Green River Overlook, Canyonlands National Park
View from the Green River Overlook, Canyonlands National Park, UT

Photography in the Canyonlands National Park, Utah

When I reached the gate of the Canyonlands National Park, north of Moab, UT, it was mid-morning and getting hot even though it was September.  I’d been to the Canyonlands before, at least briefly,  so I had a better idea of what to expect… and I knew that I’d need good light to make any images that were really outstanding. Perhaps that’s true of any location, but the point was driven home to me by the clear but hazy sky overhead.  There were, again, no clouds at all.  I stopped at the visitors center and looked at the weather report, and discovered that the same was predicted for the next 2 days, and I started thinking about moving on.

Green River Overlook, Canyonlands National ParkBut I decided to take a look around first. I drove out to Mesa Arch, which was nice enough, and could have been gorgeous with better light. Then I drove out to the Green River Overlook. It was an impressive sight, there’s no denying it. But as much as I was impressed by the beauty of the place, I was discouraged by the quality of light. I started thinking about working with black and white for a while, and a couple of the images seemed like they had some promise, but I really needed better light.

It was late in the morning at that point, and I knew that if there was going to be good light, it would be between about 6:30 and 8 pm, with the actual sunset at about 7:30.  I had some hope that the haze might give me a little extra color in the sky when the sun got low.  So, I sat back and faced the prospect of hanging around for the next 8 or 9 hours, waiting. In the end, I decided that it was too much waiting for not enough potential payoff, and that since the weather would be the same for the next few days, I’d just move on and perhaps return on my way back through the region.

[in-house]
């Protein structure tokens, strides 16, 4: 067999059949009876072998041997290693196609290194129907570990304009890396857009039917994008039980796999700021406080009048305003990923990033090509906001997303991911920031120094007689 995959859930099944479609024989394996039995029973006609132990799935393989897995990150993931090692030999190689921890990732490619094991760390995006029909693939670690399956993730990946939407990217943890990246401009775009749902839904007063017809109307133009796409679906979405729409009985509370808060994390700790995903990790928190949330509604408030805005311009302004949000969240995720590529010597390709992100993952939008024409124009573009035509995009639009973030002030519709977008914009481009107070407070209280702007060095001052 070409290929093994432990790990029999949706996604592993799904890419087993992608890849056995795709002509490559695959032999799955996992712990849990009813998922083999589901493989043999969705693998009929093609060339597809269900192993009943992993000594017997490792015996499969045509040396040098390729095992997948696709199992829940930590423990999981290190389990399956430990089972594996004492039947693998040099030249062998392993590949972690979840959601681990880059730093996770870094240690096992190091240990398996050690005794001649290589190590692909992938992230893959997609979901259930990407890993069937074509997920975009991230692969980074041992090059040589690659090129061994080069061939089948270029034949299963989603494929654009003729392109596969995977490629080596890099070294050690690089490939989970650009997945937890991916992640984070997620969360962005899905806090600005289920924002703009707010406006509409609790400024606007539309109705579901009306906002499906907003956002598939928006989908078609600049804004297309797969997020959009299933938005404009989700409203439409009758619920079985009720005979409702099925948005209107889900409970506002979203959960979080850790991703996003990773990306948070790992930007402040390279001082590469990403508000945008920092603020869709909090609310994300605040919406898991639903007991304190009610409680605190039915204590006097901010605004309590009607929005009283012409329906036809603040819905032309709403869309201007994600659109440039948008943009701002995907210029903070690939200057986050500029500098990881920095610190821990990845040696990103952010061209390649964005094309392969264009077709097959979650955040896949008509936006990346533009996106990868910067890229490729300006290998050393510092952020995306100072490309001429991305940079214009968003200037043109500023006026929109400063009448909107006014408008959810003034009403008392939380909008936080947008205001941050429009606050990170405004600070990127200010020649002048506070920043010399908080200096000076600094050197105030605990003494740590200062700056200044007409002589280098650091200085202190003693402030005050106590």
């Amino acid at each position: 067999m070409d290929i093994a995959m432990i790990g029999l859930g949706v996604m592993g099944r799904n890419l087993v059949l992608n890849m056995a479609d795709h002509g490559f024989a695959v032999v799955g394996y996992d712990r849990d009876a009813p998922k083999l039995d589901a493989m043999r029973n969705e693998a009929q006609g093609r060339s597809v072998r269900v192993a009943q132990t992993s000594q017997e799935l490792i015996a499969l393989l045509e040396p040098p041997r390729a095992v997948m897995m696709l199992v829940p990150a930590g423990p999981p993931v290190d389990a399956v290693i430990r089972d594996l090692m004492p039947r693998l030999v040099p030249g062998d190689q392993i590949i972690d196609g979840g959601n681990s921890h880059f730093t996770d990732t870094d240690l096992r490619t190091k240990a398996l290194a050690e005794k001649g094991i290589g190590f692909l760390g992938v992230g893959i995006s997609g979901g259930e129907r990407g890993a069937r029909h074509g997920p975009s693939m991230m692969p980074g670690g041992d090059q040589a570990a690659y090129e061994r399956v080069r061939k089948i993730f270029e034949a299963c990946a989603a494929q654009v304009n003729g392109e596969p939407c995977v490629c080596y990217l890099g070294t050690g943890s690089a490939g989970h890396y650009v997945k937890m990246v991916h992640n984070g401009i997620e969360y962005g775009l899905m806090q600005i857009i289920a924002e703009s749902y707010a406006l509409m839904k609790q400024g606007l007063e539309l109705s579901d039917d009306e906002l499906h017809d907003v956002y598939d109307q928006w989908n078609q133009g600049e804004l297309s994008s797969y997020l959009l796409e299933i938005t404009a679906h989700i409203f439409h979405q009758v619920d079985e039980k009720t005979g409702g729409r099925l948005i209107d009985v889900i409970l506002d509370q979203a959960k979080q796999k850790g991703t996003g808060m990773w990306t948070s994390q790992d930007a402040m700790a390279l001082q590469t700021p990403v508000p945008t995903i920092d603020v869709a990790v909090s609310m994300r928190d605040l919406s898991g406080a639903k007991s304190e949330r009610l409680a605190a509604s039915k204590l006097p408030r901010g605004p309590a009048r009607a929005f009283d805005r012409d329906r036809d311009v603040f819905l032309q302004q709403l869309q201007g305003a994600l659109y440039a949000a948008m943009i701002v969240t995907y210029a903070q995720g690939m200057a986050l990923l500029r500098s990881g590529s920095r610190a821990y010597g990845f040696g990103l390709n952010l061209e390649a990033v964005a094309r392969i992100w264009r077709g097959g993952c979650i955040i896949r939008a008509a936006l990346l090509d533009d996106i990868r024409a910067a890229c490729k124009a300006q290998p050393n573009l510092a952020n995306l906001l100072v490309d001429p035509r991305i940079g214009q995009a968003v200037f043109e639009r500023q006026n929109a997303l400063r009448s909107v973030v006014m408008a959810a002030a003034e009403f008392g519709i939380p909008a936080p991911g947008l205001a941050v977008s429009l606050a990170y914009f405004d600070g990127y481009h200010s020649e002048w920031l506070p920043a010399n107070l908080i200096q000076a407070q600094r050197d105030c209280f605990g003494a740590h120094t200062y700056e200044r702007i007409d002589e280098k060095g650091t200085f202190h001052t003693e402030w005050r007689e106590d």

Then I started driving, and on the advice of one of the park rangers, got lost, and almost got stuck in a big mud hole (later had to replace an axle as a result). So, with my car covered in mud and wobbling in a worrisome fashion due to the mud stuck in my wheels, I drove up to I-70 and headed west towards Bryce Canyon.  It was nightfall by the time I started driving up into the hills of the Manti-La Sal National Forest, and as I drove around a bend in the road, I looked ahead and saw the sliver of a crescent moon hovering above the road in front of me. It looked remarkably close, as though with two minutes of driving, I’d step out of my car and be able to touch it. Of course, it didn’t work out that way… but I stopped and took a picture nonetheless.

I’m not sure where I slept that night, exactly. It was late when I found a Forest Service Road, and I drove up a ways and found a little camp site. It was somewhere off of highway 89, probably in Fishlake National Forest. I was tired, and fell asleep quickly.

When I awoke, the sun was already up. I looked outside and saw that I was camped near a creek, some cool looking hills, and above it, there were beautifully wispy clouds in the sky. This is the best way to start a day of photography. After a brief look around, I drove down to the town of Panguitch, where I got a $35 motel room and a $0.75 car wash. Then, I headed southeast, to spend the rest of the day in Bryce Canyon National Park.

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